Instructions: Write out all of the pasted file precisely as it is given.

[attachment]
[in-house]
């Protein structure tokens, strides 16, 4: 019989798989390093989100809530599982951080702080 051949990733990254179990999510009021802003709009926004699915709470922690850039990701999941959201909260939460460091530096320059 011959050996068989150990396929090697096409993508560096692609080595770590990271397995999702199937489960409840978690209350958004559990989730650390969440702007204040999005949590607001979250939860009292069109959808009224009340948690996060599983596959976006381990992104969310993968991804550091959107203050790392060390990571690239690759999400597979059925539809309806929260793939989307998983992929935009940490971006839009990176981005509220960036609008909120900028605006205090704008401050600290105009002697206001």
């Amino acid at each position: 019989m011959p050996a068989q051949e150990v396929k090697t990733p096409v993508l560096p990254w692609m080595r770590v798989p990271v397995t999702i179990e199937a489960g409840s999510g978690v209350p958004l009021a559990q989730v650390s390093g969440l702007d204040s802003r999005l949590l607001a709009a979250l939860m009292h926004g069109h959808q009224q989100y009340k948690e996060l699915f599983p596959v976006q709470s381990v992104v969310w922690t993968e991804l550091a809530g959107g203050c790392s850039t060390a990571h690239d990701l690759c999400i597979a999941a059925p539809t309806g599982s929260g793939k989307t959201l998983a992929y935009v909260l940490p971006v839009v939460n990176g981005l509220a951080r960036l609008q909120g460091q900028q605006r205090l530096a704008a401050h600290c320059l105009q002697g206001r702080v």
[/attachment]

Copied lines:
[in-house]
């Protein structure tokens, strides 16, 4: 019989798989390093989100809530599982951080702080 051949990733990254179990999510009021802003709009926004699915709470922690850039990701999941959201909260939460460091530096320059 011959050996068989150990396929090697096409993508560096692609080595770590990271397995999702199937489960409840978690209350958004559990989730650390969440702007204040999005949590607001979250939860009292069109959808009224009340948690996060599983596959976006381990992104969310993968991804550091959107203050790392060390990571690239690759999400597979059925539809309806929260793939989307998983992929935009940490971006839009990176981005509220960036609008909120900028605006205090704008401050600290105009002697206001």
């Amino acid at each position: 019989m011959p050996a068989q051949e150990v396929k090697t990733p096409v993508l560096p990254w692609m080595r770590v798989p990271v397995t999702i179990e199937a489960g409840s999510g978690v209350p958004l009021a559990q989730v650390s390093g969440l702007d204040s802003r999005l949590l607001a709009a979250l939860m009292h926004g069109h959808q009224q989100y009340k948690e996060l699915f599983p596959v976006q709470s381990v992104v969310w922690t993968e991804l550091a809530g959107g203050c790392s850039t060390a990571h690239d990701l690759c999400i597979a999941a059925p539809t309806g599982s929260g793939k989307t959201l998983a992929y935009v909260l940490p971006v839009v939460n990176g981005l509220a951080r960036l609008q909120g460091q900028q605006r205090l530096a704008a401050h600290c320059l105009q002697g206001r702080v």